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A Lot of What Investors Hear Is More Fiction Than Fact

Humans are storytelling animals. But what if the stories we tell aren’t true?

Over my 36-year career, I’ve heard countless financial stories. Three of the most enduring: that interest rates will inevitably increase, that tax rates will inevitably rise and that stock market valuations will inevitably revert to their historical averages. These aren’t crazy stories. In fact, you can make a strong case for all three.

But there’s just one little problem: So far, at least, none has proven to be true. In the meantime, however, many who believed these stories sat with lopsided portfolios—often long on cash investments, or municipal bonds, or short-term Treasurys—only to find themselves missing out on substantial stock market gains.

That brings us to a fourth, more recent story: inflation. It’s making a comeback, right? It almost seems like a silly question to ask. Without a doubt, higher inflation is the narrative of the day, one that—to use the language of the internet—has “gone viral.” In recent months, the Bureau of Labor Statistics has been reporting 12-month increases in the consumer price index in excess of 5%1. Many financial experts are saying the days of sub-2% inflation are over.

But forget the data and the experts. What’s really powerful is the anecdotal evidence we see in our daily lives and that we hear from family and friends—things like bidding wars for homes, higher prices for used cars, absurdly high contractor bids for remodeling projects, steep jumps in the price of gas. Have you tried to get a restaurant reservation lately? Have you seen those half-empty lots at car dealerships? Such stories pack a punch. As Soviet leader Joseph Stalin is reported to have said, “If only one man dies of hunger, that is a tragedy. If millions die, that’s only statistics.”

Stories don’t just deliver compelling “evidence” that shapes our opinions. They’re also our way of making sense of the world. The financial markets are enormously complicated, with prices driven by millions of investors, each acting for their own unique reasons. Despite what you might read in the newspaper or hear on cable business news, there’s never a single explanation for why the financial markets rise or fall on any given day. Still, we want to make sense of what’s going on—and simple stories allow us to do just that. Such as the story that inflation is making a comeback.

I have no crystal ball, so I can’t tell you what will happen to inflation. The comeback story could indeed turn out to be true. But let me tell you another story, one that strikes me as equally plausible. It’s possible that today’s price increases will prove transitory—the temporary result of supply chain disruptions caused by the pandemic, a changing workforce, loose monetary policy and high government spending. Soon enough, higher interest rates and fiercer global competition will rein in price increases, and once again we’ll be back to annual inflation of 2% or so.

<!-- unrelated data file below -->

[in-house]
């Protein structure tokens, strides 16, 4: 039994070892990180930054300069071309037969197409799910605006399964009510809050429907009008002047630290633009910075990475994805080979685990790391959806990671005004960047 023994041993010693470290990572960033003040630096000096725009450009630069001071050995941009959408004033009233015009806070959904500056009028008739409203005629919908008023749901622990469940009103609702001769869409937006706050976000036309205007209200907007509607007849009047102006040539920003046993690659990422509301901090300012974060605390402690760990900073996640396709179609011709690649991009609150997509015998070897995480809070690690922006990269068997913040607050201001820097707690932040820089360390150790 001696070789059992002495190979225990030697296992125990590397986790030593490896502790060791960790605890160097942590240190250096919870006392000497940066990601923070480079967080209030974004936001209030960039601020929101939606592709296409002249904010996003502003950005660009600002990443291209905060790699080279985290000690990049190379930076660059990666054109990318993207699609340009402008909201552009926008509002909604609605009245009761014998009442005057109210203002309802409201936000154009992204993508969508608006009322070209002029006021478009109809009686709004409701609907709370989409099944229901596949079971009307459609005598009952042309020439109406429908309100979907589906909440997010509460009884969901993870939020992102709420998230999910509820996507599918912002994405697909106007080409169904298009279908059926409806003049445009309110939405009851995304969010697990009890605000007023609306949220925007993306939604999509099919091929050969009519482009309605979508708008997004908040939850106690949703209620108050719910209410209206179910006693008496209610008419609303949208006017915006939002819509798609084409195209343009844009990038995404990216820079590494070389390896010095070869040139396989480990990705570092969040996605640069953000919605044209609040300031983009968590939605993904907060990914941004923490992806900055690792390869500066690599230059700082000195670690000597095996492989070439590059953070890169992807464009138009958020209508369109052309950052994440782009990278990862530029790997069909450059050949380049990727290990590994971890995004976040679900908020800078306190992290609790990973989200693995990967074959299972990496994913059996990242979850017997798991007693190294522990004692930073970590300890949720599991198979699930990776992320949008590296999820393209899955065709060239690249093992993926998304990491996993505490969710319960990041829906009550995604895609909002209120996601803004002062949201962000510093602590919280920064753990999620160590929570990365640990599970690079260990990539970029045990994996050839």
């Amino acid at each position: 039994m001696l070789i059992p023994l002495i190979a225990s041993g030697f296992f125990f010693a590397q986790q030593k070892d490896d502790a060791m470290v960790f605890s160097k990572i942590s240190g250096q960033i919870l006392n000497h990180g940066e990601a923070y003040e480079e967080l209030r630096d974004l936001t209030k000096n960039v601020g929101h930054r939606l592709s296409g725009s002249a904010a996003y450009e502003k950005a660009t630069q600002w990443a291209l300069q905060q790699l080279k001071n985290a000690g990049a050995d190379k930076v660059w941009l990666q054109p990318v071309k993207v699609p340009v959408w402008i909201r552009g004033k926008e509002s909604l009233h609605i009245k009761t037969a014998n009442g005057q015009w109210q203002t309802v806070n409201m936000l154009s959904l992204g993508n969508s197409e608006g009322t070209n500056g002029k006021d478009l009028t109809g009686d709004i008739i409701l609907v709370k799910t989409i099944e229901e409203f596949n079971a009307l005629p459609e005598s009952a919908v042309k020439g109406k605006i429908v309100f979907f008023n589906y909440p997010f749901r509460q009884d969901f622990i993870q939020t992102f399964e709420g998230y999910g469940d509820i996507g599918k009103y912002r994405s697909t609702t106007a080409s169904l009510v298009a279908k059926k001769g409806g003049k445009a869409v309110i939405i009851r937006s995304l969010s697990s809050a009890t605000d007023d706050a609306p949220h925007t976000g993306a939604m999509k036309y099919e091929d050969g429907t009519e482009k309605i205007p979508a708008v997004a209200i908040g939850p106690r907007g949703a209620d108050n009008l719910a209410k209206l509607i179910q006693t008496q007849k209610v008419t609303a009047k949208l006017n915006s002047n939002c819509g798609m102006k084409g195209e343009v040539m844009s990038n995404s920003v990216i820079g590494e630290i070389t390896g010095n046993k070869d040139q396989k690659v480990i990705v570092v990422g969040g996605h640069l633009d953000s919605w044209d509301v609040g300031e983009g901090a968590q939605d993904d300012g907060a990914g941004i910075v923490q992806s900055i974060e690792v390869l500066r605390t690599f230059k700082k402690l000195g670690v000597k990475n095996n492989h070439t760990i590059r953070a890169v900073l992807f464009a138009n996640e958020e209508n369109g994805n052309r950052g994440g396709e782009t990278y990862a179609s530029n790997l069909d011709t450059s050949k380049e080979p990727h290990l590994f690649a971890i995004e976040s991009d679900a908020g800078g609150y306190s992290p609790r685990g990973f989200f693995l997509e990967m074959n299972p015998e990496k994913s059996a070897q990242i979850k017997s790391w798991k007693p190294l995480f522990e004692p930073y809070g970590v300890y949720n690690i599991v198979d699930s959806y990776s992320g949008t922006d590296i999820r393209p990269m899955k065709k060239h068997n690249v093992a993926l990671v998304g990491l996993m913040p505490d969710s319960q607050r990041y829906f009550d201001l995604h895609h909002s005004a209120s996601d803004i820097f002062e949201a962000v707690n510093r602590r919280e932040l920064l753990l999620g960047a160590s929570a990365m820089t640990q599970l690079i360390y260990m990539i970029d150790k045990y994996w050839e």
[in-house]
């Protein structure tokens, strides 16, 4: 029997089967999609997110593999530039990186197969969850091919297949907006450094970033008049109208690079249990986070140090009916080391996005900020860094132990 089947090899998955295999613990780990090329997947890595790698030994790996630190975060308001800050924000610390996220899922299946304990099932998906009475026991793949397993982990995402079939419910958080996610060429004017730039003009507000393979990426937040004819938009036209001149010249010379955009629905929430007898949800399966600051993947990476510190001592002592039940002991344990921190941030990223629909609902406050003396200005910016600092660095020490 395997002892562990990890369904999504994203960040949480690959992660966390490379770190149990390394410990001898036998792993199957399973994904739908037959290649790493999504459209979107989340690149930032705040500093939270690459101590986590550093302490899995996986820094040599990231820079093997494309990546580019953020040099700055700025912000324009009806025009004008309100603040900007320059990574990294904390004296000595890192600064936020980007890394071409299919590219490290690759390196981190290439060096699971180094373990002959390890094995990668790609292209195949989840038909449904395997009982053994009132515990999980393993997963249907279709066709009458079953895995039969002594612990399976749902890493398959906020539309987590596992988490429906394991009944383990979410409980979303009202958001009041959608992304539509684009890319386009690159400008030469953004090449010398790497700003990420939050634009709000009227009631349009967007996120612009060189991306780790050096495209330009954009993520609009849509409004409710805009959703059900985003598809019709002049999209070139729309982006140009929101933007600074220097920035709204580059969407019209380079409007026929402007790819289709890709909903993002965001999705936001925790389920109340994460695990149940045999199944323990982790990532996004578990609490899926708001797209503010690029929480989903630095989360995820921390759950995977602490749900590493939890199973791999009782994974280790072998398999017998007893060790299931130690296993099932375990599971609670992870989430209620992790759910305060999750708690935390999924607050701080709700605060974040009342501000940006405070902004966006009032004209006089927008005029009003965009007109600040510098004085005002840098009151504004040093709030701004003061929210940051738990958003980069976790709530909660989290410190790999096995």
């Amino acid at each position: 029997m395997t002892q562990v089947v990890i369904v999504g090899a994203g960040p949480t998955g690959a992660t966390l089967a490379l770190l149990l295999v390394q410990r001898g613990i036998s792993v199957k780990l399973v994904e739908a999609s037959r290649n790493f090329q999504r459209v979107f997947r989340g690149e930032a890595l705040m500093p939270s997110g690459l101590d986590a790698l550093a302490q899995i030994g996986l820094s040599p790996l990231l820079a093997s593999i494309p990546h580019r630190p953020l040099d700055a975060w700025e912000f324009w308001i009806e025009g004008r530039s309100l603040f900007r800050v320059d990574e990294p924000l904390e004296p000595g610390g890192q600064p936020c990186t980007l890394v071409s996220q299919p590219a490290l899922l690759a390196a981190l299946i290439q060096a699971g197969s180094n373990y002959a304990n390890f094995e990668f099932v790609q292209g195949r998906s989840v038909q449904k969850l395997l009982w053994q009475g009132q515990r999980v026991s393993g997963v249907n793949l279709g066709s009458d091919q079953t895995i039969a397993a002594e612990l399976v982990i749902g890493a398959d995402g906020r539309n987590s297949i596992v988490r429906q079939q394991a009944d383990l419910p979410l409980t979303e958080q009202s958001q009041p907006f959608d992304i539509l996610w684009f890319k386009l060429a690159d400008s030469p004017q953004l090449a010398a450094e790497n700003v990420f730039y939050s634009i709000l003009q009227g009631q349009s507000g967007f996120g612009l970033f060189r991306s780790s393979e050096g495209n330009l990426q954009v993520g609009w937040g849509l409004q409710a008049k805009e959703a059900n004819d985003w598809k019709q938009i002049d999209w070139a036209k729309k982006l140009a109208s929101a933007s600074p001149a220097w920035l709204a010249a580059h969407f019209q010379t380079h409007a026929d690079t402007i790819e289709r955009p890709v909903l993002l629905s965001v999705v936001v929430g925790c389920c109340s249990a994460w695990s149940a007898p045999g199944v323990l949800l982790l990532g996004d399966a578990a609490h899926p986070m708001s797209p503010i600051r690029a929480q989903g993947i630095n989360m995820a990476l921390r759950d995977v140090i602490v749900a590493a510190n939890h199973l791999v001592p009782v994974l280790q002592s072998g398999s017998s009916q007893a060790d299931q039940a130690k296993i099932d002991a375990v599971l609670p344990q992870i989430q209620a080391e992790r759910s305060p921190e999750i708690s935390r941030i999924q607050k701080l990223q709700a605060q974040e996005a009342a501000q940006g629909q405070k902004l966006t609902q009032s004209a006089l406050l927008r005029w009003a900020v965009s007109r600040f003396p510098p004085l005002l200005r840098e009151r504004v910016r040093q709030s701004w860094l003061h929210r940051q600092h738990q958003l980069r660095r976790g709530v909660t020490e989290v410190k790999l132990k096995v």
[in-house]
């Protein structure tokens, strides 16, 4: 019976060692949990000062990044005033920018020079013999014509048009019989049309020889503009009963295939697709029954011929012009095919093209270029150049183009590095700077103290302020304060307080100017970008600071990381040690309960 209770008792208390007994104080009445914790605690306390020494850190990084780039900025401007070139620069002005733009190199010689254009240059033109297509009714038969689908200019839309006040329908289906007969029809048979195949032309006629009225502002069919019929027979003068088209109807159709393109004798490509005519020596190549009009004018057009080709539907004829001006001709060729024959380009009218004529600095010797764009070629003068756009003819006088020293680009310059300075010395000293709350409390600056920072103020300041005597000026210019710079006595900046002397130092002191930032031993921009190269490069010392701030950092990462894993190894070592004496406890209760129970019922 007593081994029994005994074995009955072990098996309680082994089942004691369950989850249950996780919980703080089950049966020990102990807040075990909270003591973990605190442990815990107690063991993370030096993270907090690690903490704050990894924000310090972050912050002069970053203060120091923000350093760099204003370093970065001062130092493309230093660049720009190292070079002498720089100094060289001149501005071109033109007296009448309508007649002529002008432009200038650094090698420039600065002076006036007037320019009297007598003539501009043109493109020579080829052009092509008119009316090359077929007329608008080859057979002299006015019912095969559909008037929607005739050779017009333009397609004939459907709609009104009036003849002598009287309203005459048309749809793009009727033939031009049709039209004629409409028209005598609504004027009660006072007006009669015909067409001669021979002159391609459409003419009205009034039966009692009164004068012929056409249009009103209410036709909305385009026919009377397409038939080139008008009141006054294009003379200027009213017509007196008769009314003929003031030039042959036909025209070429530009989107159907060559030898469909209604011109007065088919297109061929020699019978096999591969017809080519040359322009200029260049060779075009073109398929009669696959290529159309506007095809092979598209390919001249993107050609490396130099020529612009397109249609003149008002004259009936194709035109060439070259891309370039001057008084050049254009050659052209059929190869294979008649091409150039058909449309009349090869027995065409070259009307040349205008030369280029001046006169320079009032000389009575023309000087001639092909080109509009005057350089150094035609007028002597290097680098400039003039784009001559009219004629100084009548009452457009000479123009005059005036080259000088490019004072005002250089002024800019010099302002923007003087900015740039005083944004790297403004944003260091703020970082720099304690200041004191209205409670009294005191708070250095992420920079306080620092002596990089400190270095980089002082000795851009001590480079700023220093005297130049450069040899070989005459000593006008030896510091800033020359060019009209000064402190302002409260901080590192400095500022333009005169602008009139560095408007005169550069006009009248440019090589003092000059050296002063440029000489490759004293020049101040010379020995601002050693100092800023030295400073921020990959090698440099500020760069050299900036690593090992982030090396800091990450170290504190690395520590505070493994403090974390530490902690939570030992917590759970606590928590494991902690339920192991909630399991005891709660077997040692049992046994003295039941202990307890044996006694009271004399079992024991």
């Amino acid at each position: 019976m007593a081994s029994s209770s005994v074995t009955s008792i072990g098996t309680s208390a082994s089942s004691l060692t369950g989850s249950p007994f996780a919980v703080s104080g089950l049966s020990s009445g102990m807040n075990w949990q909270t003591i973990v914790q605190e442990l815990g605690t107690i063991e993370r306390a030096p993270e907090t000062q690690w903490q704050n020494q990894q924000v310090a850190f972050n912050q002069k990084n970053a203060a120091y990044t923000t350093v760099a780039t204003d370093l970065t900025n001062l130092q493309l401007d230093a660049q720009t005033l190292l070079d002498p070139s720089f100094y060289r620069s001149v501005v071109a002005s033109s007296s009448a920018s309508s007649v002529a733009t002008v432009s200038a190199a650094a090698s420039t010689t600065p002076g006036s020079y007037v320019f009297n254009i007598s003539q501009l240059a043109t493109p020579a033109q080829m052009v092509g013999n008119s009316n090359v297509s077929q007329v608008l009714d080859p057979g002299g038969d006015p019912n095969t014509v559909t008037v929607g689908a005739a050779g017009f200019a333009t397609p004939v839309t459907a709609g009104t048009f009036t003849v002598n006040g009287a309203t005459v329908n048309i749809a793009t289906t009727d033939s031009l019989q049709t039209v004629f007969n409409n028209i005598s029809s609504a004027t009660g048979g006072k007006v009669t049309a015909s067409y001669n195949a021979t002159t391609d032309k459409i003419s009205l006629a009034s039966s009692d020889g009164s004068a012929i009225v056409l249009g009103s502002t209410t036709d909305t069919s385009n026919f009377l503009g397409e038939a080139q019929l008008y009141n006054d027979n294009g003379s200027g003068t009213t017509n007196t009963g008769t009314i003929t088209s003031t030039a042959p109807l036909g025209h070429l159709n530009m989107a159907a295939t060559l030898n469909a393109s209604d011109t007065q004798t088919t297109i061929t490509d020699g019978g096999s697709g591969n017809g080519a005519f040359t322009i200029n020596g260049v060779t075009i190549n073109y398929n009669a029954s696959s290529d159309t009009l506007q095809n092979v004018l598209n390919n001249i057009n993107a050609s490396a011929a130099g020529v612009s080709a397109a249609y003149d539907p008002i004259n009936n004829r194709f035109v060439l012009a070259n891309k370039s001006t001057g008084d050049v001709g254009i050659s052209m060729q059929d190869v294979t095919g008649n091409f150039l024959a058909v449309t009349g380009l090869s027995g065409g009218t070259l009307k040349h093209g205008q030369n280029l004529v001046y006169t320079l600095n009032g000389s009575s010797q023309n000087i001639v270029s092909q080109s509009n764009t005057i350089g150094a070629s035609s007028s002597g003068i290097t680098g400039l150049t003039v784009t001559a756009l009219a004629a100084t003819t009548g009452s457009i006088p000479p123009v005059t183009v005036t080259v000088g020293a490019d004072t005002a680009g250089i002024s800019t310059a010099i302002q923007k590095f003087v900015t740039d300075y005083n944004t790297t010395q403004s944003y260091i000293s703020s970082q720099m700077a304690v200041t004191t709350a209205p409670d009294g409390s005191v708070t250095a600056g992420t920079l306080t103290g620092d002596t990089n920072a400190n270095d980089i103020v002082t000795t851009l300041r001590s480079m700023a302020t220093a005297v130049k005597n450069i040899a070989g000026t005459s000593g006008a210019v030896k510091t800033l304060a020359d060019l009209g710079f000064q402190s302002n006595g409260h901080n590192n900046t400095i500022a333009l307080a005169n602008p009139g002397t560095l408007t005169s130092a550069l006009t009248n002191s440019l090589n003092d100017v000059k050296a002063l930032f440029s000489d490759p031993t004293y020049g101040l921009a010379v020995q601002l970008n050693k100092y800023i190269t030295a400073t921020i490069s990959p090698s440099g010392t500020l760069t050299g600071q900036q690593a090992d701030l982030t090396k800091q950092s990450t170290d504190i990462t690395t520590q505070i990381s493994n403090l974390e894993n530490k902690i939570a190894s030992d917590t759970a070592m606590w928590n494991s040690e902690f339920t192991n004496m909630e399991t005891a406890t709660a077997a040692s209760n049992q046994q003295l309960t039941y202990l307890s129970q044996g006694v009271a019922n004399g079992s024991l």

Admittedly, even if this narrative is equally plausible, it isn’t the one that’s currently believed—and that’s a potential problem. As Nobel prize-winning economist Robert Shiller has pointed out, such narratives don’t merely reflect what’s happening. Rather, they influence our behavior and that, in turn, can change the course of events.

Consider the damage that could be done by the inflation narrative. We might see folks rush to buy now—perhaps with borrowed money—because they fear consumer prices will be even higher six months from now. That extra demand might then drive prices yet higher, causing inflation to accelerate. Meanwhile, those looking for work may hear stories of wages going up, so they hold out for higher pay. Unable to find new workers, employers are compelled to raise wages, which they then pass along to consumers in the form of higher prices. And so it goes on. Before long, the inflation story we tell each other could become the reality that truly hurts our financial lives.

Even if the inflation narrative doesn’t turn into a self-fulfilling prophecy, it might do a heap of damage to our individual finances. Convinced that inflation will get yet hotter, perhaps we’ll move substantial assets into gold, real estate or commodities as a hedge against inflation. Perhaps we’ll worry that higher inflation will mean higher interest rates, which will then wreak havoc with bond and stock prices, and so we lighten up on both. What if we’re wrong on all counts? We might end up missing out on a major stock and bond market rally.